#5 Ray Bell

Ray Bell
  • Member

  • 53,685 posts
  • Joined: December 99

Posted 22 February 2003 - 08:20

And though it may seem to be a favourite hobby horse of mine... what about Tomlinson?

Unfortunately a very short career, and virtually all of it totally remote from the mainstream of the competition. Just those two events at Lobethal... and precious little information about the one in which he showed his ultimate speed.

And, of course, all of this in a car that must always remain virtually unknown.

#6 john medley

john medley
  • Member

  • 1,155 posts
  • Joined: November 02

Posted 22 February 2003 - 23:23

Ray, re Tomlinson.I know! I know! ( but as you know I dont know the answer). Tomlinson's performances in that brief period border on the unbelievable. There is little doubt that his was the fastest MGTA ( the only?) ever, and the evidence indicates he was as prepared for his races as any of the hotshots from the east -- or even more so.I think it's likely that the straighten the crankshaft at bearing changes story is true. I think the MG factory comment re best prepared/ fastest MGTA is true. And we have to accept that his Lobethal laptimes ( and estimated speeds) are true. And as I told you all my investigations just bewildered me ( and others) :Using a pair of dividers, I sectioned an accurate Lobethal map into standing and flying quarter miles, estimated time taken for each section, and added them up; this proved that neither Tomlinson nor his car could have done the times he did in actuality (!!!). I then attacked the problem in reverse: taking his overall lap time I sectioned this so I ended up with a pretty good line on for example how many seconds he took to go from the Onkaparinga Woollen Mills corner to the Gumeracha turnoff up through the main street of Lobethal township --- and then tested this.Ross Hodgson is a very good racing driver, his car in 1990 was a 1989 EA V8 Falcon, his passengers were me with all my calculations/ race reports/original laptimes/ stopwatches and longtime MG expert Tom Stevens who actually saw Tomlinson do the deed at Lobethal ( both times), the latter having done what might be called an engineering analysis of what you could have done to a TA to make it go. All firmly belted in, we blasted up through the Gumeracha Turnoff but after an orgy of shrieking smoking tyres and maniac understeer, Ross gave it away ( 'this is too hard')before we crested the rise near where the Itala V8 crashed in 1948 -- but only after I had to tell him he was already outside Tomlinson's estimated time. We concluded that since he actually did those times ( and for example had to have reached 120mph regularly), the engine had to be a big fat one ie a big MG motor not a TA -- we turned a blind eye to the photo evidence that it WAS a TA motor ie like all human beings we werent comfortable with the impossible so we invented a convenient if false excuse.
So, my view on Tomlinson? Clearly he was unbelievably good..... and my impression is that he was seen that way in Western Australia at the time. To the eastern staters he must have been quite a shock.

#7 Marcor

Marcor
  • Member

  • 1,198 posts
  • Joined: July 00

Posted 23 February 2003 - 00:37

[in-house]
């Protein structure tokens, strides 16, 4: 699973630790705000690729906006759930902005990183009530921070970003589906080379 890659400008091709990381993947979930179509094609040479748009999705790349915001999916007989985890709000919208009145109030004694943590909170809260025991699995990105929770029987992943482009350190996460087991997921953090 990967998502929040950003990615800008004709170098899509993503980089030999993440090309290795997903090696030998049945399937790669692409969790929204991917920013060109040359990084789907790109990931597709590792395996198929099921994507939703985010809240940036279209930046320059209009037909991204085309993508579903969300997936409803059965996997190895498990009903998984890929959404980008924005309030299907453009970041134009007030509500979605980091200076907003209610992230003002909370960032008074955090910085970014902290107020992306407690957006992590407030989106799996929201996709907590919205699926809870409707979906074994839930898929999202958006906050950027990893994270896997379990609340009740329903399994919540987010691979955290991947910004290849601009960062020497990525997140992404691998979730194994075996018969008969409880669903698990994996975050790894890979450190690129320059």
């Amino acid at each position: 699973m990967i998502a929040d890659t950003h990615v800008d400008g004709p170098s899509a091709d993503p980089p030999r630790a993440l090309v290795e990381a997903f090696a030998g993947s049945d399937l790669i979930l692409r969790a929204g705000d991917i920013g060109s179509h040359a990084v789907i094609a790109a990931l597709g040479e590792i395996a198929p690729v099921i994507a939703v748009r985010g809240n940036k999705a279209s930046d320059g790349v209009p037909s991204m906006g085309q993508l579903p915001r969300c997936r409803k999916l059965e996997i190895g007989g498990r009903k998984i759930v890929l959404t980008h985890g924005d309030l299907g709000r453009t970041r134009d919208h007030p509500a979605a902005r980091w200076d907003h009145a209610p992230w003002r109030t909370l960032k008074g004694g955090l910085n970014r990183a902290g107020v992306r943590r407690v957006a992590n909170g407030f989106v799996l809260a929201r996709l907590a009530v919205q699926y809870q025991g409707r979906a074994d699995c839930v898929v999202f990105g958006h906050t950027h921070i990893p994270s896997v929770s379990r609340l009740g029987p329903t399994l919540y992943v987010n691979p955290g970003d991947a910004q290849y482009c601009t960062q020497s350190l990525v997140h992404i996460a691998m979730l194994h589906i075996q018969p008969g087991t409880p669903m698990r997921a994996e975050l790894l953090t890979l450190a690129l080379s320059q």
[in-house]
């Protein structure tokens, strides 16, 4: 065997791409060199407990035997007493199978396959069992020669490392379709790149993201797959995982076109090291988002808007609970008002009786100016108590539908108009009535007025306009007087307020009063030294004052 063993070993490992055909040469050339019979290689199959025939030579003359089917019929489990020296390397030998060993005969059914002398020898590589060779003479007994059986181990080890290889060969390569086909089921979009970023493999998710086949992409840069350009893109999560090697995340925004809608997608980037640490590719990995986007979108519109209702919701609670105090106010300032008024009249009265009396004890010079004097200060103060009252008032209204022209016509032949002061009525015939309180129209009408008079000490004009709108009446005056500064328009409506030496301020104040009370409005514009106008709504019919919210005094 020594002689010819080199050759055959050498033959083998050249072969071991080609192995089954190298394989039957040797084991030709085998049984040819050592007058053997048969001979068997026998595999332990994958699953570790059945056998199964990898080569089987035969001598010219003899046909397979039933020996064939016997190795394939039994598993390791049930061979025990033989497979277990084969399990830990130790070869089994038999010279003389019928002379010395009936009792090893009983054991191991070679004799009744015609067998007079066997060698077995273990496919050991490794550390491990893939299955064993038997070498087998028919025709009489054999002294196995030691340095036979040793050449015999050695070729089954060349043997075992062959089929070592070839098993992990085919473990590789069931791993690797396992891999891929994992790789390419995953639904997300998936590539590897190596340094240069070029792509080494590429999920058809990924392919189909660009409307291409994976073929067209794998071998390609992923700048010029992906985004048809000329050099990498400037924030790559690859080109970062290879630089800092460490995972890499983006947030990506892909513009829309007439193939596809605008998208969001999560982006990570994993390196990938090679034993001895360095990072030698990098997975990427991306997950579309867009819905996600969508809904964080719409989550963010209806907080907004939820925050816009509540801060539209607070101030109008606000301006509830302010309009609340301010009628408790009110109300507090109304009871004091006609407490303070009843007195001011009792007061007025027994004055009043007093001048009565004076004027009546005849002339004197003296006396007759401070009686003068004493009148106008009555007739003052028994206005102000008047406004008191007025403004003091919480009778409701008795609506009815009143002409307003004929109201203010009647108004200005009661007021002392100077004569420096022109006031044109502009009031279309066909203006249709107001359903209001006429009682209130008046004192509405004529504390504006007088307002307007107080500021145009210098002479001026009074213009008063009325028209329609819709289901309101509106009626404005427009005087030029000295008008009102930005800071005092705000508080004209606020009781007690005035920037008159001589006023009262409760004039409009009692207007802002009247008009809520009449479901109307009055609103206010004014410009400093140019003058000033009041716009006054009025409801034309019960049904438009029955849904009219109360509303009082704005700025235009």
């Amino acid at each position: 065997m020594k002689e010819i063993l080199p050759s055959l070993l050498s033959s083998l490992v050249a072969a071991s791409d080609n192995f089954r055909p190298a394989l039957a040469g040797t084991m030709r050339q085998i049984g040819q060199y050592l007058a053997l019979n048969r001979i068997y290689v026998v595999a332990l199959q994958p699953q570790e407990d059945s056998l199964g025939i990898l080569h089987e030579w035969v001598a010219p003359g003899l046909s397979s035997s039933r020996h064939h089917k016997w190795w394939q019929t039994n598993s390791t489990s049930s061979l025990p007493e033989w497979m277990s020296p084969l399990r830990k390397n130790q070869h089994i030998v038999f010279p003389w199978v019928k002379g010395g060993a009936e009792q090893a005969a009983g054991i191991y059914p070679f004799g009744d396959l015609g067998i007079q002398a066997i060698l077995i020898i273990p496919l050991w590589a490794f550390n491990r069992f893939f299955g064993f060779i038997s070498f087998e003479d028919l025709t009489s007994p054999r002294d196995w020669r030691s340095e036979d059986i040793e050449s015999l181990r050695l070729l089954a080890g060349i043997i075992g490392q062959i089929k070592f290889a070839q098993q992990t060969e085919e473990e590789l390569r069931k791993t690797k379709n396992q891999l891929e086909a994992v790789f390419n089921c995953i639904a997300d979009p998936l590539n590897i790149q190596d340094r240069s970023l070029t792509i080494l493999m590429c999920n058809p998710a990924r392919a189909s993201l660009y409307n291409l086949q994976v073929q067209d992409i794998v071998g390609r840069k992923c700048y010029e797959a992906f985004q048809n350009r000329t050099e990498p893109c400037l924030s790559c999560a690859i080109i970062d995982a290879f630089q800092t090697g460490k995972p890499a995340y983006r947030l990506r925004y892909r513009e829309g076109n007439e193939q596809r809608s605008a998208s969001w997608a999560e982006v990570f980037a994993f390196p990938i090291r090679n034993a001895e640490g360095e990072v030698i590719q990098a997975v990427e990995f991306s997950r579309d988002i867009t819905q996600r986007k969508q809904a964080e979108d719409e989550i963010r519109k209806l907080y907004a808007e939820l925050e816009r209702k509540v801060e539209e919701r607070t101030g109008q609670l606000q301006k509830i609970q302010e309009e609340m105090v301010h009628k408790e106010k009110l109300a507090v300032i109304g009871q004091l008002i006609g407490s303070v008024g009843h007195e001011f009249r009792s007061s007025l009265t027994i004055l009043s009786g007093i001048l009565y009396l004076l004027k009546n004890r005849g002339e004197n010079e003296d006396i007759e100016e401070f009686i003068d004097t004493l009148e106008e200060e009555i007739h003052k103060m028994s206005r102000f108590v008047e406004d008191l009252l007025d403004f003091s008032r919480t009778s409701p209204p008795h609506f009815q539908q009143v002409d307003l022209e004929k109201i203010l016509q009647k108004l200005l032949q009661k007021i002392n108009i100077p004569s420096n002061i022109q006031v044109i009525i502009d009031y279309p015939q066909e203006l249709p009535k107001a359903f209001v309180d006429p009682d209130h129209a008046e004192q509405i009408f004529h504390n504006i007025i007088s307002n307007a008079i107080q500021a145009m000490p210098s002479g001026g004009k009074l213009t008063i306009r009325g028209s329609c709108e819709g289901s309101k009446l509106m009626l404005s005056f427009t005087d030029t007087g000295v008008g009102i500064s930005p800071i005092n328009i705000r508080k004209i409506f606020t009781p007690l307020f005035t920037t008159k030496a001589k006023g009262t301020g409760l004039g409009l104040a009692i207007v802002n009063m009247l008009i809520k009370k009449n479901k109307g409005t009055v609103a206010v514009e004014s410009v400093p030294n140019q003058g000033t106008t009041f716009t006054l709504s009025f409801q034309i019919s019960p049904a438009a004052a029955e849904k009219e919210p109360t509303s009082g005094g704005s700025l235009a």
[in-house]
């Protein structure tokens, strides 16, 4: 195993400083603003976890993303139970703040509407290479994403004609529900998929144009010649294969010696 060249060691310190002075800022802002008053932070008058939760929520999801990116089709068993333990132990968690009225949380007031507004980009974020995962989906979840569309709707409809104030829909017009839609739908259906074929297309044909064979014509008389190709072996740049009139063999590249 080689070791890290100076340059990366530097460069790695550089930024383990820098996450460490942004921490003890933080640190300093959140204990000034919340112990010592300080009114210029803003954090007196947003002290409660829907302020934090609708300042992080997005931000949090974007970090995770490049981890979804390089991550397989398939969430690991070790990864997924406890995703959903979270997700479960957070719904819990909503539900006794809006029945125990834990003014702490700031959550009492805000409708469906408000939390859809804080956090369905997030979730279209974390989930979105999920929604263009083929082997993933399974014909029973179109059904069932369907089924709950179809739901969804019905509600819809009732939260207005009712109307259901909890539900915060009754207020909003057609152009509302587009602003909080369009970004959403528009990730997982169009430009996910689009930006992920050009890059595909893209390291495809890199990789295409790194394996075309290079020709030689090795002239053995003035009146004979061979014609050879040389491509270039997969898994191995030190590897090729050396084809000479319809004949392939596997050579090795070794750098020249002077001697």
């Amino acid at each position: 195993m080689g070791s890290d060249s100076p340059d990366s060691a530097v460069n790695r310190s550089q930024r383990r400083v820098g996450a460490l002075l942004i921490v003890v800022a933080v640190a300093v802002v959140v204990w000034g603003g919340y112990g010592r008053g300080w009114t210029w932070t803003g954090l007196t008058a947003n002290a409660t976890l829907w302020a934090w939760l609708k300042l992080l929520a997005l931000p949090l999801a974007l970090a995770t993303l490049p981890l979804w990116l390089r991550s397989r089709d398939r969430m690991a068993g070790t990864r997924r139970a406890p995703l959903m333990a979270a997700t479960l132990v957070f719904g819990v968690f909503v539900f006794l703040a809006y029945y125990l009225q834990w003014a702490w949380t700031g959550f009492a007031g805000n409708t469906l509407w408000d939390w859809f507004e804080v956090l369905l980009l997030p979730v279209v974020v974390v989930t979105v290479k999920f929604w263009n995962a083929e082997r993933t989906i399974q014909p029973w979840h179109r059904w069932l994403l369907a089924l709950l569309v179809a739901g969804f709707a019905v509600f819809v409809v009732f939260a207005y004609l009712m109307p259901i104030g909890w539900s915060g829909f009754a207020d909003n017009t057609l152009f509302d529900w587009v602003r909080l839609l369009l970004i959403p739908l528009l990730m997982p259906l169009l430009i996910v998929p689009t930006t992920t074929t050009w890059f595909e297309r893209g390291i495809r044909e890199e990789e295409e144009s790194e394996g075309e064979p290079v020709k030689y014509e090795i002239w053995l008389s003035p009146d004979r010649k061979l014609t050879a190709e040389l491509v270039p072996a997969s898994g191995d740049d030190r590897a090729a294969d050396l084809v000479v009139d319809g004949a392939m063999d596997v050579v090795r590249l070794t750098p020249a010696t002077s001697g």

I don't know if it is the same Thompson but I've in my records from 1927,
16 July, Brooklands, Sportlife Meeting
5th race (handicap), 2nd, Thompson, HNT
6th race (including all classified in first 5th races), 3rd, Thompson, HNT

17 September 1927, Brooklands meeting
Handicap 9 miles 1/3, 3rd, Thompson, HNT.

And perhaps it was Thomson (different sources)...

#8 john medley

john medley
  • Member

  • 1,155 posts
  • Joined: November 02

Posted 23 February 2003 - 04:49

Marcor. Thanks for your work... but what does 'HNT' mean in your post ? And were there initials shown?
For those familiar with Sydney, the road from Chatswood down to the Lane Cove River ( the name of which escapes me for the moment) was the scene of William Bethel Thompson's earliest 4 wheeled speed endeavours. From near his parents' house on that road he rushed a World War 1 billycart down what must have been a fairly forbidding slope winding down to the river

#9 Criceto

Criceto
  • Member

  • 201 posts
  • Joined: August 00

Posted 23 February 2003 - 08:55

Sorry, I'm afraid I've got to rule out the Brooklands Thompson connection with your man.

I've got no record of WB Thompson taking part in any contest there, and the Thompson, HNT referred to is HN Thompson (no given names known) who drove an "HNT" special.

Now, I hasten to add - my records aren't complete. I do need access to a dozen or so more race cards to sort out the late twenties for sure, but certainly I've got no information on WBT in either the entry lists I've seen or any of the Brooklands race reports from Autocar, Motor or Motor Sport.

#10 Ray Bell

Ray Bell
  • Member

  • 53,685 posts
  • Joined: December 99

Posted 23 February 2003 - 09:42

Tomlinson's comment, John, was that he was the only one to bolt the supercharger on the cooler side of the engine...

One wonders who it was that was timing him during his three weeks of endless practice prior to the 1939 race. He might have been able to give a clue about actual times being achieved on different sections of the course, because he was able to go to Tomlinson et al and tell them that they would win. He knew from the times he was taking...